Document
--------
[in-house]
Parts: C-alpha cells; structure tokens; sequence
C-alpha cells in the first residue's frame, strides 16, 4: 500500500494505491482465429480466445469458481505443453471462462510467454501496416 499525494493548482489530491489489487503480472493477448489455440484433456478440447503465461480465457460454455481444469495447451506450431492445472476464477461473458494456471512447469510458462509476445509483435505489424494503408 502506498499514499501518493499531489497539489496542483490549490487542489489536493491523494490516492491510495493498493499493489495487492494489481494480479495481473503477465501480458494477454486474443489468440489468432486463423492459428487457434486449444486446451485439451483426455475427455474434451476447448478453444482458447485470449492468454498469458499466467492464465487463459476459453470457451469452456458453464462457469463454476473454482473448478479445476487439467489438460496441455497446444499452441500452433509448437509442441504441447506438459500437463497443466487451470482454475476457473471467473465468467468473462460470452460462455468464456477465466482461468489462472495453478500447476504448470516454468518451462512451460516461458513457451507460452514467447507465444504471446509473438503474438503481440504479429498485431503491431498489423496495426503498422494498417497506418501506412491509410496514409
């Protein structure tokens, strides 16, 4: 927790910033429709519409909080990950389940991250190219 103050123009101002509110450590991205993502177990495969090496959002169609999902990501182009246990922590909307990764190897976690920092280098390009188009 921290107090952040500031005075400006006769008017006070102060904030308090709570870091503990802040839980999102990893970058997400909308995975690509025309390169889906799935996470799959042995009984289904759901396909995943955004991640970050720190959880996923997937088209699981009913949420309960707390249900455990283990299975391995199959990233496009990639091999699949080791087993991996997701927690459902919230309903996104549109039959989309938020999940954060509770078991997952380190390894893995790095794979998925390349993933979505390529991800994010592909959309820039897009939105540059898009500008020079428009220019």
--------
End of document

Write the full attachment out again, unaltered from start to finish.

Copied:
[in-house]
Parts: C-alpha cells; structure tokens; sequence
C-alpha cells in the first residue's frame, strides 16, 4: 500500500494505491482465429480466445469458481505443453471462462510467454501496416 499525494493548482489530491489489487503480472493477448489455440484433456478440447503465461480465457460454455481444469495447451506450431492445472476464477461473458494456471512447469510458462509476445509483435505489424494503408 502506498499514499501518493499531489497539489496542483490549490487542489489536493491523494490516492491510495493498493499493489495487492494489481494480479495481473503477465501480458494477454486474443489468440489468432486463423492459428487457434486449444486446451485439451483426455475427455474434451476447448478453444482458447485470449492468454498469458499466467492464465487463459476459453470457451469452456458453464462457469463454476473454482473448478479445476487439467489438460496441455497446444499452441500452433509448437509442441504441447506438459500437463497443466487451470482454475476457473471467473465468467468473462460470452460462455468464456477465466482461468489462472495453478500447476504448470516454468518451462512451460516461458513457451507460452514467447507465444504471446509473438503474438503481440504479429498485431503491431498489423496495426503498422494498417497506418501506412491509410496514409
């Protein structure tokens, strides 16, 4: 927790910033429709519409909080990950389940991250190219 103050123009101002509110450590991205993502177990495969090496959002169609999902990501182009246990922590909307990764190897976690920092280098390009188009 921290107090952040500031005075400006006769008017006070102060904030308090709570870091503990802040839980999102990893970058997400909308995975690509025309390169889906799935996470799959042995009984289904759901396909995943955004991640970050720190959880996923997937088209699981009913949420309960707390249900455990283990299975391995199959990233496009990639091999699949080791087993991996997701927690459902919230309903996104549109039959989309938020999940954060509770078991997952380190390894893995790095794979998925390349993933979505390529991800994010592909959309820039897009939105540059898009500008020079428009220019």